THE ROADS OF ENGLAND AND WALES;
AN ITINERARY FOR CYCLISTS, TOURISTS, & TRAVELLERS
Containing descriptions of the contour and surface with mileage of the main direct and principal cross roads in England and Wales and part of Scotland;
particularly adapted to the use of BICYCLISTS and TRICYCLISTS
(Charles Howard, 1889)
As it says in the preface:
"It cannot be denied that Cycling, ever since its introduction into this country as a means of locomotion, has been in want of a reliable Road Book specially adapted for its requirements—in short, one that will afford full information as to mileage, hills, and surface of, at least, the great trunk roads.
A strong proof of this, if any be needed, can be readily found by reference to the columns of the papers devoted to the pastime, where enquiries about roads, &c., may be seen almost every week."
The book mainly covers the main roads, and it is interesting to compare the situation 120 years ago with what we find today. Here, for example is a description of one road that I am very familiar with, from Slough to Reading, which is still recognisable as the A4:
Slough to Maidenhead is a gently undulating road, chiefly downhill, through Salt Hill; good smooth surface, but inclined to be loose and sandy occasionally, with a bad and heavy bit just before Maidenhead Bridge, where cross Thames; macadam through the town. (Maidenhead: Bear; Bell; Cleare's; Cliveden, Queen St., Hqrs.; Lewis's; Queen's Arms; Ragmead; Railway; Saracen's Head ; Thames; White Hart.) 2 or 3m. on r., Burnham Beeches, lately purchased for public recreation by the Corporation of London.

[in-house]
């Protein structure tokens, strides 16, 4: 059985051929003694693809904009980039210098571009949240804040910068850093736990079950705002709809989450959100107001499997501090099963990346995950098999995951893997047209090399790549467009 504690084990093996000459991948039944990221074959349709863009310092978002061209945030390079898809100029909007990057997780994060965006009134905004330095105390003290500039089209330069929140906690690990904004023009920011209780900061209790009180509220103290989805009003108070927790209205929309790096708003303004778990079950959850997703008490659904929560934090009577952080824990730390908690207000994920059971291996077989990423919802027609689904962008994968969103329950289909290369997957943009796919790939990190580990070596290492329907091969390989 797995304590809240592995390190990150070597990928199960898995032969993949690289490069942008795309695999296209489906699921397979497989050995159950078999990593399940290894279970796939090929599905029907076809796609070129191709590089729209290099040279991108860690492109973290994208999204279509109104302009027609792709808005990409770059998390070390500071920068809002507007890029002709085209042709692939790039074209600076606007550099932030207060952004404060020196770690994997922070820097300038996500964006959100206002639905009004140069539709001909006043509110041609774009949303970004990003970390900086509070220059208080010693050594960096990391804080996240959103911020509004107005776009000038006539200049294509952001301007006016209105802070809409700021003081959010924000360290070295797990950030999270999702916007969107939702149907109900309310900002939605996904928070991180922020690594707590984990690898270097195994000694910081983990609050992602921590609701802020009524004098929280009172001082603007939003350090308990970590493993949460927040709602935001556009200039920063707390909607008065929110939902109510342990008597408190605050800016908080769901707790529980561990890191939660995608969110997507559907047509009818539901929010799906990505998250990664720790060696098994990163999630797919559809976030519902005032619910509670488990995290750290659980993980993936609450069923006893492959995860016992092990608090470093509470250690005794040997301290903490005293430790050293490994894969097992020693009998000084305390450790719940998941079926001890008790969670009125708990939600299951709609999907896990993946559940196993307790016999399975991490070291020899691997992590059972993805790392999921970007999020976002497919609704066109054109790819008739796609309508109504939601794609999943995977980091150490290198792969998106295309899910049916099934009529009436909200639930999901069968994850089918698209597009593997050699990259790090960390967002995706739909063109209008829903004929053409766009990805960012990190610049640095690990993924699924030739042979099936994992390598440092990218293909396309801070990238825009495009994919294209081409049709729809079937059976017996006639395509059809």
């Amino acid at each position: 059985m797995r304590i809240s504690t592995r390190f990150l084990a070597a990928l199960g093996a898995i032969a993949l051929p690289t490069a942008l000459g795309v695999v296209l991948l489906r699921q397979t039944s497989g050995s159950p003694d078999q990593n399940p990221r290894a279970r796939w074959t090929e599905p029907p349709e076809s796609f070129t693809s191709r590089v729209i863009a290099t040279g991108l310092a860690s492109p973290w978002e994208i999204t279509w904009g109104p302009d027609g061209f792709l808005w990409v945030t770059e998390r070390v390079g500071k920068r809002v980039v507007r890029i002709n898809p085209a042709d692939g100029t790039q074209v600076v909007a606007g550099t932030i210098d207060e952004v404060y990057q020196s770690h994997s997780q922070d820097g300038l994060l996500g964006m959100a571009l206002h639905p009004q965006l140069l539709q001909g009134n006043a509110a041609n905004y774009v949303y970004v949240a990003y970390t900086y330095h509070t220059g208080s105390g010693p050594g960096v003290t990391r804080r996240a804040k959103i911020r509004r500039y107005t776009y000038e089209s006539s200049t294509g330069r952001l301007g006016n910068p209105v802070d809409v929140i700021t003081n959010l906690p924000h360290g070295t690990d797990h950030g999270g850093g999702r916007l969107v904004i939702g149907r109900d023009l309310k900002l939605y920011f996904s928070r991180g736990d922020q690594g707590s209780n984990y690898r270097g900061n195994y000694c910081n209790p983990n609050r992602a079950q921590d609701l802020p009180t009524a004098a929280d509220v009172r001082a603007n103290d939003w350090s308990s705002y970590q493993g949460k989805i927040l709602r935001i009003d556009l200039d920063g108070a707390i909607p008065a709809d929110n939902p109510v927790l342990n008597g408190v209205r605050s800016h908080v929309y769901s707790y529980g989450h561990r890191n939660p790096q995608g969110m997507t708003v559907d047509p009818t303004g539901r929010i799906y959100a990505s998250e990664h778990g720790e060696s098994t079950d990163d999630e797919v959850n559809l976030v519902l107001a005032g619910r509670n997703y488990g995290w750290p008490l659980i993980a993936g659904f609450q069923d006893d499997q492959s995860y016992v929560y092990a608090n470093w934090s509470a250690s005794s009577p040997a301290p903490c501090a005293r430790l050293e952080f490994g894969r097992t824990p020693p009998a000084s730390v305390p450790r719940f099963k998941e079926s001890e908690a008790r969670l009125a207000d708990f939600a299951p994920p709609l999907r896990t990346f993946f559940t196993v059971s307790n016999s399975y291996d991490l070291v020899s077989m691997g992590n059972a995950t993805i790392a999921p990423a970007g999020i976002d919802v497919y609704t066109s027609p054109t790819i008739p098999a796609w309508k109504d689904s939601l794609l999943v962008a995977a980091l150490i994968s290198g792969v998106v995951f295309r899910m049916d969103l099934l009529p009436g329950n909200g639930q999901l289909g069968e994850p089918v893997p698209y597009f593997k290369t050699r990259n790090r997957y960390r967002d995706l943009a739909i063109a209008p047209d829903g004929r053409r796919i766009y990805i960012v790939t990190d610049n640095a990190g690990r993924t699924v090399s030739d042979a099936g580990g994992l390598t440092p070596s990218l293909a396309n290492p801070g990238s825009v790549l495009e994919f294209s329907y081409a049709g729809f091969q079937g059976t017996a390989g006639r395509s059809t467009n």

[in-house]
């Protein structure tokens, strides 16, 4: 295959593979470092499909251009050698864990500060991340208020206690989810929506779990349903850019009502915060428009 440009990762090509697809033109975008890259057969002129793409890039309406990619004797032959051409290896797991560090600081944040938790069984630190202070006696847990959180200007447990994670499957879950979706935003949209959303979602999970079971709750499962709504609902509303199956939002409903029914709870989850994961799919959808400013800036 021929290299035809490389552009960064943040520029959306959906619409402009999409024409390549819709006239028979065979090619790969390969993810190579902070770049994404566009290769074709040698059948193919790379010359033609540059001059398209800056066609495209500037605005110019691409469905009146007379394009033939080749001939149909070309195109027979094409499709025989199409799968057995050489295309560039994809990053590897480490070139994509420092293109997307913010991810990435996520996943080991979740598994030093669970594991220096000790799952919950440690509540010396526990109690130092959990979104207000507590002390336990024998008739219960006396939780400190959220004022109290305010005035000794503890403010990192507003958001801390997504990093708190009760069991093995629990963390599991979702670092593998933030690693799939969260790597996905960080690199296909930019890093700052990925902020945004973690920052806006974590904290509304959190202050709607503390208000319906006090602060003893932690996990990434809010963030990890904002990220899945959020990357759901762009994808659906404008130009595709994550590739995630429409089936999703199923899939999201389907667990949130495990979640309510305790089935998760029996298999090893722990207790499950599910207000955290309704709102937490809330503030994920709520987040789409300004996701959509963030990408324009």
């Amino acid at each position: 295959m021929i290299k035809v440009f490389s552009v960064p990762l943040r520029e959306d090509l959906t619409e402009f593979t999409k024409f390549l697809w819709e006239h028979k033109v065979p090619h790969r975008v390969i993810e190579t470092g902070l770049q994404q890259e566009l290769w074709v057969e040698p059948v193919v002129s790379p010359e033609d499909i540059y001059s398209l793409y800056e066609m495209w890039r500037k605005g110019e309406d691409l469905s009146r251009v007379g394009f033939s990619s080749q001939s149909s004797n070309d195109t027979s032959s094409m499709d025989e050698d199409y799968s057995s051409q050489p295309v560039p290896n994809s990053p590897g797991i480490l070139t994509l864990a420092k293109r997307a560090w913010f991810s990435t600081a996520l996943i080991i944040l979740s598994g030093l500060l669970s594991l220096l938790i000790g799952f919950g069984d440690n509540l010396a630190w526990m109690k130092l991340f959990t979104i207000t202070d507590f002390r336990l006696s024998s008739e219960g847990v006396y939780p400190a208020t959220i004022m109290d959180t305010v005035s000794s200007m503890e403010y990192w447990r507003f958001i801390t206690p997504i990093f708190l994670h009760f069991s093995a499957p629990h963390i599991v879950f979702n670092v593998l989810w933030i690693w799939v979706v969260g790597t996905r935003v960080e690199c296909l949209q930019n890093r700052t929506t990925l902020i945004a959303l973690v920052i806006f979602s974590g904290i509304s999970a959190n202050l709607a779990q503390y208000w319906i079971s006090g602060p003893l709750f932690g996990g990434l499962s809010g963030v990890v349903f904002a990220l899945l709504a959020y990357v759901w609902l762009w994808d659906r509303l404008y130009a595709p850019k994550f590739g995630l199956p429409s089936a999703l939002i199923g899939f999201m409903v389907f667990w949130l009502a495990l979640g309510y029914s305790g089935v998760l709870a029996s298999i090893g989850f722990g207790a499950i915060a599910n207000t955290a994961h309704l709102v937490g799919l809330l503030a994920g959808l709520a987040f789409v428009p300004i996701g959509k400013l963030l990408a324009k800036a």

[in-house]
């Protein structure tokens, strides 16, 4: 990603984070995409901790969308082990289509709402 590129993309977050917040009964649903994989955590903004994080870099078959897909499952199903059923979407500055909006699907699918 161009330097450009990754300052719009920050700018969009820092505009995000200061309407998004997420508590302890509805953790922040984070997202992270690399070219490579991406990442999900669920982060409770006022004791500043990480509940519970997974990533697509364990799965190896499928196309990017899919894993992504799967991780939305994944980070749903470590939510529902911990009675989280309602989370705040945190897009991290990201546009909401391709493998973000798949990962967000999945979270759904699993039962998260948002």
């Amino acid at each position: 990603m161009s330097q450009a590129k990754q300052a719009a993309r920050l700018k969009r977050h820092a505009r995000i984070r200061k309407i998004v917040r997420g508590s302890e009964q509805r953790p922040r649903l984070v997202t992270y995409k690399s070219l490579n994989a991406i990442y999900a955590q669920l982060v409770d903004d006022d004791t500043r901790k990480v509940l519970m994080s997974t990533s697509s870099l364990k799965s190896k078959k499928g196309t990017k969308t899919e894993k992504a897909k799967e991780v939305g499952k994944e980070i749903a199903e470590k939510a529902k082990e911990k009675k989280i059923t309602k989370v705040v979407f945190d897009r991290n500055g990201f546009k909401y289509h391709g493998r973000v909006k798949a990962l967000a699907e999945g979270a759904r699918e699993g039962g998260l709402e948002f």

At Maidenhead Bridge, on r., Taplow Ho., and 3m. Cliefden and Dropmore Lodge. 1m. S. of Maidenhead, the village of Bray, of " The Vicar of Bray" fame.
Maidenhead to Twyford; hill to mount out of the town, then first rate level road to Stubbings Heath or Maidenhead Thicket, (where keep to L.), and the rest is rather hilly by Littlewick Green, Knowl Hil, Kiln Green, and Hare Hatch; capital smooth and hard road. Pretty scenery.
Twyford to Reading is undulating, chiefly on the rise for two-thirds of the distance, ending with a long gradual fall just before Reading ; capital smooth road, but not quite so firm a surface as the preceding stage ; macadam through the town, in which turn to L. into Minster street for the Bath road. (Reading: Black Horse; George, B.T.C.; Great Western; New Albion; Queen's; Upper Ship; Wheatsheaf.)
2m. past Twyford, on r., Holme Park.
At Reading are remains of a Benedictine Abbey, built 1121. St. Mary's, St. Lawrence, and the old Greyfriars are the most interesting churches. Here is the large biscuit manufactory of Huntley and Palmer. On r., across R. Thames, Caversham Park.
The whole book can be downloaded here